The overarching goal of this trip, however, was to establish relationships.  Sadly, my job has since been eliminated but I am seeking a means to continue our relationships in a semi or even an official capacity.  Suggestions?

My point, after meandering all over the place, is that every time I turn around I see another episode of China caught committing espionage against the US, now on a massive scale.  While the rest of the world is seeking to define and quantify cyberwar, cyber espionage and cyber theft and only then find ways to stop it, I believe the Chinese are nimbly spanking our butts in cyberspace – and we don’t have the guts to stop them. 

We have few public discussions about cyber anything where the experts don’t wind up pointing fingers at the Chinese and accusing them – publicly – of waging de facto cyberwar on the US.  Perhaps the Chinese are not bringing our electrical grids down.  Perhaps they are not causing an economic downturn by turning off our financial transaction network, we’re doing it all on our own. 

Perhaps they have not caused massive cyber outages in our military communications or command and control systems.  Perhaps they have not gone down the list of our critical infrastructures and taken them out one by one, but they are doing a heckuva job on the defense industrial base and other supported and related industries. 

No, they do not ravage (deny, degrade or destroy) their information systems, they only copy material produced by hundreds of millions, even billions of dollars of research and development and then they have the latest technology. 

Julius and Ethel Rosenberg were electrocuted for sharing atomic bomb technology.  Who do we hold accountable for, de facto, sharing everything else with the Chinese? When will we blame the Chinese?

Update:  An excellent and very much in-depth analysis by Andrew Erickson and Gabe Collins: China SignPost™ (洞察中国) #46: “A Smoking Cursor? New Window Opens on China’s Potential Cyberwarfare Development–CCTV 7 program raises new questions about Beijing’s support for hacking” found here.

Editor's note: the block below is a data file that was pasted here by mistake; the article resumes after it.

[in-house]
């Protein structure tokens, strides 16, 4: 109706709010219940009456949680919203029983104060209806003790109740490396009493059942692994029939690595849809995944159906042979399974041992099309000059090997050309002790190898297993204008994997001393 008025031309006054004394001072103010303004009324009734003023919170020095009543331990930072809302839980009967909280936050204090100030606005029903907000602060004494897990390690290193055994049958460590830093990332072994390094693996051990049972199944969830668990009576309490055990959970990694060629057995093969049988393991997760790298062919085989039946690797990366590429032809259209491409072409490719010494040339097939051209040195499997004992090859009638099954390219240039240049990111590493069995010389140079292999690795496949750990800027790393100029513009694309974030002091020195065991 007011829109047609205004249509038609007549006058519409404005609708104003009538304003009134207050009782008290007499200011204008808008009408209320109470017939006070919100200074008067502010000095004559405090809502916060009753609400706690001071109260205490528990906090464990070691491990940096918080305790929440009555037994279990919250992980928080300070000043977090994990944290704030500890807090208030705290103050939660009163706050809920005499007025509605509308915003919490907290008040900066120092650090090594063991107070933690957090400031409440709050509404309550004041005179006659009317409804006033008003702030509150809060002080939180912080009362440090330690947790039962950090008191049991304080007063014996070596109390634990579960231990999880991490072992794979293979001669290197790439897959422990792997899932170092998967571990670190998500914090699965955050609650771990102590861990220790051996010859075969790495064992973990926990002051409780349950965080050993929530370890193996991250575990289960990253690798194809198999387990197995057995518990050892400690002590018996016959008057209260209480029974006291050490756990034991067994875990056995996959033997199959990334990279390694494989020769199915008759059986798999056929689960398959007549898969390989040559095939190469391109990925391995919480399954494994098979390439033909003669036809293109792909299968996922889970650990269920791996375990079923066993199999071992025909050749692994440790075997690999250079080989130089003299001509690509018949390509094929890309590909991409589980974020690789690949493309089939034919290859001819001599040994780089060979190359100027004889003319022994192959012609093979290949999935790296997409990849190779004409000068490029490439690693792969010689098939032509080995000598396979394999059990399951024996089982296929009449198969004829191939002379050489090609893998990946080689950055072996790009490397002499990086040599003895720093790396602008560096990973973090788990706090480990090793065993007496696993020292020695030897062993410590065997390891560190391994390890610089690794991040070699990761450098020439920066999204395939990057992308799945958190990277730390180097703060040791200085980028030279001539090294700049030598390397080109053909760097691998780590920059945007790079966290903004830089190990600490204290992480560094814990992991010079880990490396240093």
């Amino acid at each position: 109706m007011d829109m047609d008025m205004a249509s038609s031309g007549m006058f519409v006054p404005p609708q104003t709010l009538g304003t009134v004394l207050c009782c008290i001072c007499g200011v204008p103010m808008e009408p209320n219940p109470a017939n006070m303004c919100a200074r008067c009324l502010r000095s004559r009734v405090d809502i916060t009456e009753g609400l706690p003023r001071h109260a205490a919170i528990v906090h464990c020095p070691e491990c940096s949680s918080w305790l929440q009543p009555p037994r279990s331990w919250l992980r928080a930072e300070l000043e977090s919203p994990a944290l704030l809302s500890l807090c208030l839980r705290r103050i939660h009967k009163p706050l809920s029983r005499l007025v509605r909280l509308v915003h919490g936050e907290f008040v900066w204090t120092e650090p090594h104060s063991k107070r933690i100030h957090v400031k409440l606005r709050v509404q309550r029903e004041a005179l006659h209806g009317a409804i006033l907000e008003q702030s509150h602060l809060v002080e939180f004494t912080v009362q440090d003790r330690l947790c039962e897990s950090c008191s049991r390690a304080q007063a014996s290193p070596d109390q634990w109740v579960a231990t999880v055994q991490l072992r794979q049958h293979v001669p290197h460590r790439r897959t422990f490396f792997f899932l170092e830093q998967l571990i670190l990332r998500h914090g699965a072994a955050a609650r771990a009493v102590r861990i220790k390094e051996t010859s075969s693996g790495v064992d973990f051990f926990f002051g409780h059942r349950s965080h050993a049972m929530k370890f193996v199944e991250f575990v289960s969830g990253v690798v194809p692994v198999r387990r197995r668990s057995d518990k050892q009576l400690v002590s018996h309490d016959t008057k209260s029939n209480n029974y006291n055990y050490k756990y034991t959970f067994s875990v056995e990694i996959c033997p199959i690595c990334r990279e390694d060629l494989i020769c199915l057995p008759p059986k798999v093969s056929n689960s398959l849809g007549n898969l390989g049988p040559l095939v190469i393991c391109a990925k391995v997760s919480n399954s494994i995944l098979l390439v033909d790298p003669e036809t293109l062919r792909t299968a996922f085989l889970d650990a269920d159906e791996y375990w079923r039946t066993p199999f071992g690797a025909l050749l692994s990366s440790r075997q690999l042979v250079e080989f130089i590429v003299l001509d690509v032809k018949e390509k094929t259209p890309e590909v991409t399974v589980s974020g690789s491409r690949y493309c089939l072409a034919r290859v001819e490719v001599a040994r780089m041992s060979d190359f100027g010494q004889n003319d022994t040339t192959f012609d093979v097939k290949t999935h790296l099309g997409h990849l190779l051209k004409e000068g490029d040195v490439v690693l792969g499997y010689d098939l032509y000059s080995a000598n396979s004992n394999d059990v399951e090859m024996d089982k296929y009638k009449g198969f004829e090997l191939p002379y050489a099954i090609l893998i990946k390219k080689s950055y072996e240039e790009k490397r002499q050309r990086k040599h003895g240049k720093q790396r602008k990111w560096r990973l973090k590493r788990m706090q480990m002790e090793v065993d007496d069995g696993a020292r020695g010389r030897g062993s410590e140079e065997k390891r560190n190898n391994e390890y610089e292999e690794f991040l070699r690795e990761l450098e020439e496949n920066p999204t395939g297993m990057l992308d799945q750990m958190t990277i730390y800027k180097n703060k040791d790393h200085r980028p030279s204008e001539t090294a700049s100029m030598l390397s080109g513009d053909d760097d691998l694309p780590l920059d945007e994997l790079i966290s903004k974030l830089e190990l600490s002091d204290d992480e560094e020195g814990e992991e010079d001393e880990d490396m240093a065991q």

Cross-posted from To Inform is to Influence

Possibly Related Articles:
11794
Network->General
Information Security
China Military Espionage National Security Cyber Warfare PLA
Post Rating I Like this!
B8c3567ca021e673164cc9f2c10634e2
K0nsp1racy Excellent post Joel. Between this one and your prior one about the Falun Gong operation, you have piqued my interest. I am only a n00b at IW in relation to the speakers you mention, but I am extremely interested in this topic. Please keep posting what you can.
1314897857
94ae16c30d35ee7345f3235dfb11113c
Joel Harding Gladly!

If you really want an excellent document to give you insight into ongoing Chinese espionage, both industrial and intelligence, read the Ghost.net report published in early 2009! Chinese espionage efforts are massive, they disavow any wrongdoing but after awhile there has been a consistent pattern.
1314898508
B8c3567ca021e673164cc9f2c10634e2
K0nsp1racy I will definitely read it. I am trying to finish DB and DTVD in the next month or so.
1314898863
A22d865efb1586145b9b6e7c6c7d9853
Sara Hald I follow http://www.thedarkvisitor.com/ which is a very nice blog on Chinese hackers. It doesn't update that often, but when it does, it is often worth a read.
1314953248
94ae16c30d35ee7345f3235dfb11113c
Joel Harding Sara, excellent find, thanks! I've put that in my list of sites to visit and visit often I shall!
1315257508
The views expressed in this post are the opinions of the Infosec Island member that posted this content. Infosec Island is not responsible for the content or messaging of this post.

Unauthorized reproduction of this article (in part or in whole) is prohibited without the express written permission of Infosec Island and the Infosec Island member that posted this content--this includes using our RSS feed for any purpose other than personal use.